Not daybreak, but a friendly meteor (3.5.12-16)

JULIET                        Yond light is not daylight, I know it, I:

                        It is some meteor that the sun exhaled

                        To be to thee this night a torch-bearer,

                        And light thee on thy way to Mantua.

                        Therefore stay yet, thou need’st not to be gone. (3.5.12-16)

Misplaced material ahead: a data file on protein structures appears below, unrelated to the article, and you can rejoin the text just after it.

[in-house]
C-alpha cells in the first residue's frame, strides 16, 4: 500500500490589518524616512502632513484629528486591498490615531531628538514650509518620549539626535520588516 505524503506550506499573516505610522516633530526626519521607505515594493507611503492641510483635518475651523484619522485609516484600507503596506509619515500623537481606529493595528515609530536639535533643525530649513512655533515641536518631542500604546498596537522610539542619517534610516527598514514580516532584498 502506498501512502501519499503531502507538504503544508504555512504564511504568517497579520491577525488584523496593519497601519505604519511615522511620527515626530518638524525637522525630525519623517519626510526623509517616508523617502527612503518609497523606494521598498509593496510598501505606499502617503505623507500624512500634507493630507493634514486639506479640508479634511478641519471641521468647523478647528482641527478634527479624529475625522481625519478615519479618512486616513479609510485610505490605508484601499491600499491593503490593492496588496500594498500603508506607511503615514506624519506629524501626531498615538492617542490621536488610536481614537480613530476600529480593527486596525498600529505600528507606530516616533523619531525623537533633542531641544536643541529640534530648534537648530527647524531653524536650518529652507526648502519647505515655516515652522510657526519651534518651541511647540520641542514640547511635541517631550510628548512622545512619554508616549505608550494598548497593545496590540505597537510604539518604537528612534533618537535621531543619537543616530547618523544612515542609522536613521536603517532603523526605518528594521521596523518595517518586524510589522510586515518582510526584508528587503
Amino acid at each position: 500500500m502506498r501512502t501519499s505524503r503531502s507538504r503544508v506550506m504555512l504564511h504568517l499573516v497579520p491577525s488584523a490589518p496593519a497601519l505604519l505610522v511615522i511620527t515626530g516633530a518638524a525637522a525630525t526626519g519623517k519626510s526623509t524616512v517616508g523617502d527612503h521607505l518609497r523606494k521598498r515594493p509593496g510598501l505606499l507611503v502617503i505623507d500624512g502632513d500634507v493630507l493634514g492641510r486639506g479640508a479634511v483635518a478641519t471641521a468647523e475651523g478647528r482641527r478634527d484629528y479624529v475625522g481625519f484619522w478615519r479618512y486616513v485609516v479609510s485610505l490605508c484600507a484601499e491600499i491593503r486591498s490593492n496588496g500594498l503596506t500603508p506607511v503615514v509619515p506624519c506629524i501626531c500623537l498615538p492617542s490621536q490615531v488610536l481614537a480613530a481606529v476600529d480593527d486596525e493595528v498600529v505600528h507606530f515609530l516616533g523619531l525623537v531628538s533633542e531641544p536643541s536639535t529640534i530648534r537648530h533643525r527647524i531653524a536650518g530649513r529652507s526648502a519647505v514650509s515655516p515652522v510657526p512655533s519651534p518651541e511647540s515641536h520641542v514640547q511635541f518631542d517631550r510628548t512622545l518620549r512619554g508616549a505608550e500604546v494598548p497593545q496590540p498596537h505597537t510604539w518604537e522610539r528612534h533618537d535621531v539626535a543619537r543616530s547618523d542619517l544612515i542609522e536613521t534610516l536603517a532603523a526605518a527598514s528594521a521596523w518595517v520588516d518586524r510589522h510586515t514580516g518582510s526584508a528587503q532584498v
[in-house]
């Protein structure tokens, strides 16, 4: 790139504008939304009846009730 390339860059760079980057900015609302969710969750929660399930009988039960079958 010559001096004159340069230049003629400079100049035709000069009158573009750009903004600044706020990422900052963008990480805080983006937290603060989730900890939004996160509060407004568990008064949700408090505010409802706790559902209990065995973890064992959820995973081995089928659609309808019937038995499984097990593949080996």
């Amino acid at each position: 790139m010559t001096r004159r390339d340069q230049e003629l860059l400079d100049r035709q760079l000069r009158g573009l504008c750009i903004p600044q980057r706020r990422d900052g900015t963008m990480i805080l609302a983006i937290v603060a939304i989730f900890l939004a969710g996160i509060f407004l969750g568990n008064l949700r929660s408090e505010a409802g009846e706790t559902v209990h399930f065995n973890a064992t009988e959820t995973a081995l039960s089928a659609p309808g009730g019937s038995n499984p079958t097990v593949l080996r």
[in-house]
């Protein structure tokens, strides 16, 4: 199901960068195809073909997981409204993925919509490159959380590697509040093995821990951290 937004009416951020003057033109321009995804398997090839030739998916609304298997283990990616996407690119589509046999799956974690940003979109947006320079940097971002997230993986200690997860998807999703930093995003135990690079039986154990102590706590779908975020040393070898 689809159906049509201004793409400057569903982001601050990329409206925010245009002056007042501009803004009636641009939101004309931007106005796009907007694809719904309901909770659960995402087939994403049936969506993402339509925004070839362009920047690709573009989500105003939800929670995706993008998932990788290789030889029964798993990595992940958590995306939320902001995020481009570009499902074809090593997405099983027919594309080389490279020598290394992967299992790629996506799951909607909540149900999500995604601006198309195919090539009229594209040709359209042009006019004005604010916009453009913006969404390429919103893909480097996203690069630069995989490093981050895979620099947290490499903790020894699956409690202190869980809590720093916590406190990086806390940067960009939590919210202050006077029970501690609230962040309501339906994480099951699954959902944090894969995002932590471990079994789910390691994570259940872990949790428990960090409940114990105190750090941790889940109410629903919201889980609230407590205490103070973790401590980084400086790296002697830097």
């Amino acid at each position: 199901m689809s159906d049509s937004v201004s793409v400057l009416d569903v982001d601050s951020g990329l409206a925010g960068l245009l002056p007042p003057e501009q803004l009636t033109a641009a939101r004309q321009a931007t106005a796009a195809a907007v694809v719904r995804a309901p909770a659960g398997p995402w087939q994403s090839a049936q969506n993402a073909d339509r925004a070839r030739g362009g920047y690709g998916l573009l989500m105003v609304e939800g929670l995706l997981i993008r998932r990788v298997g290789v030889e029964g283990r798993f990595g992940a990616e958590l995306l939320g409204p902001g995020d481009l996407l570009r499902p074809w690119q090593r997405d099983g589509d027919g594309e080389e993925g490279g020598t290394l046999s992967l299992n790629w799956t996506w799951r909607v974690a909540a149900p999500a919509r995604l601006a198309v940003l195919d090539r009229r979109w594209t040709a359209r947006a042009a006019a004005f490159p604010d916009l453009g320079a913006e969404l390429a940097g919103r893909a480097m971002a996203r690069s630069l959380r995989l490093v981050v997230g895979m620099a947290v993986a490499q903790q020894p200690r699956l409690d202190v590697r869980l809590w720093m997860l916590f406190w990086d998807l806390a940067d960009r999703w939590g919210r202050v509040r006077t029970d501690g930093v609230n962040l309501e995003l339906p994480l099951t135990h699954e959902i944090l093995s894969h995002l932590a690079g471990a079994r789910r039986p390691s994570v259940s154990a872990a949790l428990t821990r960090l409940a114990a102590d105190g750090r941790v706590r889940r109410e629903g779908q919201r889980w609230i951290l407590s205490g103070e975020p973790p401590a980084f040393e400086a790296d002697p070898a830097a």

There’s such an intricate delicacy to the writing here, voices and thinking utterly intertwined. It’s certainly enabled by the shared sonnet in the ball scene, but it also transcends it, or perhaps rather uses it as a springboard: this dialogue has all the intimacy and integrity of that moment but does without the formal structures of versification. Almost ostentatiously, there are no alternating quatrains here but, in the first part of the scene at least, slightly longer units which (if we keep a sonnet in mind) manifest that desire to delay, to stretch out time, to overgo. One of the many things unifying this dialogue is its assonance, the repetitions of light/night/die/I, and Juliet’s first line here exemplifies this, especially in the way that it picks up Romeo’s die (rhyme is scattered through this scene; the lovers share couplets even as they mostly speak in blank verse). Then Juliet’s fantastic conceit of the meteor (it might be helpful to know that meteors were believed to be made from vapours drawn from the earth by the action of the sun): the sun is on their side, the streaks which sever the cloud come to guide Romeo; they are benevolent. (But shooting stars were sometimes seen as ominous portents, too.) To think of Romeo as needing a torch-bearer also reminds us again that he goes alone, without Juliet, his light in darkness; Juliet is partly wishing him a companion. But Juliet’s own consoling, distracting fancy of the meteor still comes back to the same conclusion: please, please don’t go yet. Stay with me.

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